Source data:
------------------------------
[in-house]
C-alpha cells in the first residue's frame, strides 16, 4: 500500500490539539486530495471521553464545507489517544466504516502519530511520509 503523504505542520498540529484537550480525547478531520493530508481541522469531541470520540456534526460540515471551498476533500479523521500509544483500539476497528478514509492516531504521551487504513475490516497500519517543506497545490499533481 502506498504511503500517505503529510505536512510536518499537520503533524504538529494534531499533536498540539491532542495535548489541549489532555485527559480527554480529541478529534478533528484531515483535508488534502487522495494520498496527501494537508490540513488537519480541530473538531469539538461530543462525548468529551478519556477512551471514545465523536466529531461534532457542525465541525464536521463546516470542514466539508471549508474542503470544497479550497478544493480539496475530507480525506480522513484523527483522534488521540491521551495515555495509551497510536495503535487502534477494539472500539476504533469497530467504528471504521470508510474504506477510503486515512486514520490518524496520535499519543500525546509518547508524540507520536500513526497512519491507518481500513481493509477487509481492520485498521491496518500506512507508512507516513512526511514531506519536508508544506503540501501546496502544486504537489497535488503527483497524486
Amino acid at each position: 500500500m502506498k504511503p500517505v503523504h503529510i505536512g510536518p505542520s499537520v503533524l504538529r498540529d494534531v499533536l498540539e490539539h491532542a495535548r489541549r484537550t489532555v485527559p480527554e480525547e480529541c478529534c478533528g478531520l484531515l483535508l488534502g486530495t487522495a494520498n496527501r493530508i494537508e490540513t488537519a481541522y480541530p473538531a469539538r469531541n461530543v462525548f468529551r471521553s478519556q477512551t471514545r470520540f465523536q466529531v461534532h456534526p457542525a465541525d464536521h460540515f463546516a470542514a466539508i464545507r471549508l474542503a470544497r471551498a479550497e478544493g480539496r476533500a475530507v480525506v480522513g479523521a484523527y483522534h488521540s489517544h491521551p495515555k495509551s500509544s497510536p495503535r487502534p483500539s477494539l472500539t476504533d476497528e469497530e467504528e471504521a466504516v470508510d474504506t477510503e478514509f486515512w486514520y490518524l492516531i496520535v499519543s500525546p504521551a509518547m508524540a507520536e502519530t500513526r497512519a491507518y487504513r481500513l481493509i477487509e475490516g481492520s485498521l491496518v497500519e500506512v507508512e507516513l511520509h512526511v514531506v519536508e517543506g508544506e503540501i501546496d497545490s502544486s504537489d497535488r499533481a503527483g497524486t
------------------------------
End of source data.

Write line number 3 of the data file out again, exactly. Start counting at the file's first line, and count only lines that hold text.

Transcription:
Amino acid at each position: 500500500m502506498k504511503p500517505v503523504h503529510i505536512g510536518p505542520s499537520v503533524l504538529r498540529d494534531v499533536l498540539e490539539h491532542a495535548r489541549r484537550t489532555v485527559p480527554e480525547e480529541c478529534c478533528g478531520l484531515l483535508l488534502g486530495t487522495a494520498n496527501r493530508i494537508e490540513t488537519a481541522y480541530p473538531a469539538r469531541n461530543v462525548f468529551r471521553s478519556q477512551t471514545r470520540f465523536q466529531v461534532h456534526p457542525a465541525d464536521h460540515f463546516a470542514a466539508i464545507r471549508l474542503a470544497r471551498a479550497e478544493g480539496r476533500a475530507v480525506v480522513g479523521a484523527y483522534h488521540s489517544h491521551p495515555k495509551s500509544s497510536p495503535r487502534p483500539s477494539l472500539t476504533d476497528e469497530e467504528e471504521a466504516v470508510d474504506t477510503e478514509f486515512w486514520y490518524l492516531i496520535v499519543s500525546p504521551a509518547m508524540a507520536e502519530t500513526r497512519a491507518y487504513r481500513l481493509i477487509e475490516g481492520s485498521l491496518v497500519e500506512v507508512e507516513l511520509h512526511v514531506v519536508e517543506g508544506e503540501i501546496d497545490s502544486s504537489d497535488r499533481a503527483g497524486t